It is fashionable to be critical of government agencies and departments. But there are occasions when we have to be thankful to them for the kind of services they render. For instance, this week’s column couldn’t have been written but for the help of the local passport office, which employs officers who can, in comparison, make the police team that shot dead dreaded brigand Veerappan look total softies.
But some backstory: Recently, I was at the office for renewing my passport that had become invalid a few months ago. I had opted for Tatkal renewal, which I would recommend to anyone looking for a quick and efficient way to spike up their BP levels.
The online process to fix the appointment time at the passport office though was simple and efficient, and the biggest surprise for a government-run website was that it did not insist on the use of Internet Explorer. But it is a fact that even if Microsoft winds up, 100 years later some Indian government agency will still be on IE version 3.
Anyway, I was asked to show up between 11 and 11.15 am, and I was there 10 minutes before the scheduled hour, which you veterans would know is a huge mistake. It turns out that ‘appointed time’ is something that crossword-setters can use as a synonymous clue for ‘practical joke’. For, the Tatkal counter at the passport office is operated on a first-come-first-serve basis and there is no sanctity for the time you had fixed for appointment. The passport website may have moved on, but the actual office is still stuck in the metaphorical Internet Explorer era.
And as it always happens with me, those who had booked slots for the day had all managed to show up much before I did. This meant I had to wait for long on a hot summer morning. Luckily, the office had centralised AC. But unluckily, it wasn’t working that day. I could see five counters in front of me. I could also see that only one had a human manning it. And he turned out to be a person who needed emergency treatment for terminal attention disorder. He would look at the paper presented to him for the good part of a whole second before he would be overcome by all the effort and feel the need to take a deserved break to attend to the WhatsApp messages on his phone. Then he vamoosed totally from the counter for several minutes and come back with a thoroughly disgruntled face as it was us who had kept him waiting all the time.
They have compartmentalised the Tatkal system at the passport office, wherein first there is a counter, and then you have to move to another room to meet three other officers, each sitting a table apart. Here I am producing a clear and full list of what to do at the counter and then at the room with the 3 different officers:
To the Counter person: Show your ‘address proof’ and other documents.
To officer 1: Show your ‘address proof’ and other documents.
To officer 2: Show your ‘address proof’ and other documents.
To officer 3: Show your ‘address proof’ and other documents.
Each one will stamp your papers one over the other and make them a garbled mess and no one can say what the papers actually contain.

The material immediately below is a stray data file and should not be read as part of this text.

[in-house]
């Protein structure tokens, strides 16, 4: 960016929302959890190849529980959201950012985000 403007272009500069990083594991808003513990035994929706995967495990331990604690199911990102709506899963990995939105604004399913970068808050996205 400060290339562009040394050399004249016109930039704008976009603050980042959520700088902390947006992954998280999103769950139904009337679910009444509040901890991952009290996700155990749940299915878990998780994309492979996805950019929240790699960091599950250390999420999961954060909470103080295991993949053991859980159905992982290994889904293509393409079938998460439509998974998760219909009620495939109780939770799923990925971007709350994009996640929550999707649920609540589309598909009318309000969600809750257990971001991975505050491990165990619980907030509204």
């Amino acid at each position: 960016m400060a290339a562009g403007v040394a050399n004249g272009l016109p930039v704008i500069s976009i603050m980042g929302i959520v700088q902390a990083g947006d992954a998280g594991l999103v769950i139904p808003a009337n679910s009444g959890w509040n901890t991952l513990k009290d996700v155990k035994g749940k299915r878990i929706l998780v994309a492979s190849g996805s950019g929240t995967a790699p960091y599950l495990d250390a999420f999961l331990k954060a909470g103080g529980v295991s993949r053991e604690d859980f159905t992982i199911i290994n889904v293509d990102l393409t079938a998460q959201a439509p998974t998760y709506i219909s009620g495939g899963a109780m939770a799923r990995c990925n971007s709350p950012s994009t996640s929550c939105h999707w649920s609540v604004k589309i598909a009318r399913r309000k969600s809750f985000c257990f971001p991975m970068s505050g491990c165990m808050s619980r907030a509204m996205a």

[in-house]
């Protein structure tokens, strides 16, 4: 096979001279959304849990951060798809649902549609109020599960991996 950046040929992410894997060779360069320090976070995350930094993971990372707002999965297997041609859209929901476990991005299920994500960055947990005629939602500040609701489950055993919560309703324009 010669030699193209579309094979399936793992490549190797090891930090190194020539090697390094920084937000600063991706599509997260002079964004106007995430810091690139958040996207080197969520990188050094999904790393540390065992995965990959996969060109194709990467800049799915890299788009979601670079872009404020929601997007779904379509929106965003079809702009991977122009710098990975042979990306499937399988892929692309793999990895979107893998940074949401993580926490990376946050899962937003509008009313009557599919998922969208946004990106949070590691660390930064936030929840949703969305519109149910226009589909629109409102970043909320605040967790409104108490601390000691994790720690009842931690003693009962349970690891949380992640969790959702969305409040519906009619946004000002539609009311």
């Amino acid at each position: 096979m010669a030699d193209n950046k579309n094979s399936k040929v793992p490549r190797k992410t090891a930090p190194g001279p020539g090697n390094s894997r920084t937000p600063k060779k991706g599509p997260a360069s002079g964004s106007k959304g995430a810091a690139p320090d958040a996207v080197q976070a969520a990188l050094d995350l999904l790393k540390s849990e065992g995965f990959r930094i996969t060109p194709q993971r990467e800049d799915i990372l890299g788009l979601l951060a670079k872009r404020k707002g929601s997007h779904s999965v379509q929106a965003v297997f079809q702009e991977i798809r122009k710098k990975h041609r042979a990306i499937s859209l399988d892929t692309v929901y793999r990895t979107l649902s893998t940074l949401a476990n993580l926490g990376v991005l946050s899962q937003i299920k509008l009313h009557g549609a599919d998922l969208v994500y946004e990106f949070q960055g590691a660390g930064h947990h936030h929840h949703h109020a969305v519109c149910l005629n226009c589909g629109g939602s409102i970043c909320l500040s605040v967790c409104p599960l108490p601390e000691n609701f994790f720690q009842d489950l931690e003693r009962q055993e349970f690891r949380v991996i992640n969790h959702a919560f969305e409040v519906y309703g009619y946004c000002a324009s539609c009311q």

Since the Tatkal system does not have any police verification, they have come up with this alternative approach, wherein four persons sitting besides each other go about their jobs with unthinking severity. Also, you would feel like a total idiot proferring the same set of papers to people who, going by their facial expressions, are basically doing a big service by even deigning to be in the same room as that of you. All through, their disinterest and coldness was that of one who had been just told that the only in-flight video entertainment available was Vayalum Vazhvum .
For Tatkal renewal, by rules, I had to show two proofs for the address of my residence. I presented to them my Aadhaar card (in which I look like Robert Mugabe) and bank passbook. One look at the passbook, the lady officer did something that I didn’t believe she was capable of: She smiled a bit. Probably that was out of pity at my bank balance.
Then she looked at me, and said, “We can’t accept this, your last passbook ‘entry’ is three months old.”
But you have to look at the address only, no, I asked feebly. Also, the passbook isn’t updated because I get my bank work done online, I added. But the officer would have nothing of it, she brushed aside my papers with the firmness of Donald Trump rejecting the Paris ‘climate agreement’. But I had a backup: Out of my file, I produced copies of gas cylinder bill, which is also one of the documents accepted as address proof.
But the officer wanted three different bills, each one, as per government regulations, photostated and self-attested. Luckily, I had them. But the last bill was dated April 2017, and we were in June. “Why so much gap? Don’t you people cook at home or you just eat at hotels?” she asked casually with the insensitivity that government servants come up with ever so naturally. Her next question was, why do you look like Mugabe in your Aadhaar card.
Okay, not really. She was done with me and sent me to the other officer, who looked at me as if I was an IS recruit looking to somehow get hold of a passport. But despite them trying their best, my papers were in order, and they eventually had to okay them.
The next day the passport duly arrived. Just as well. Because I needed it urgently for, well, as an address proof to renew my driver’s licence.
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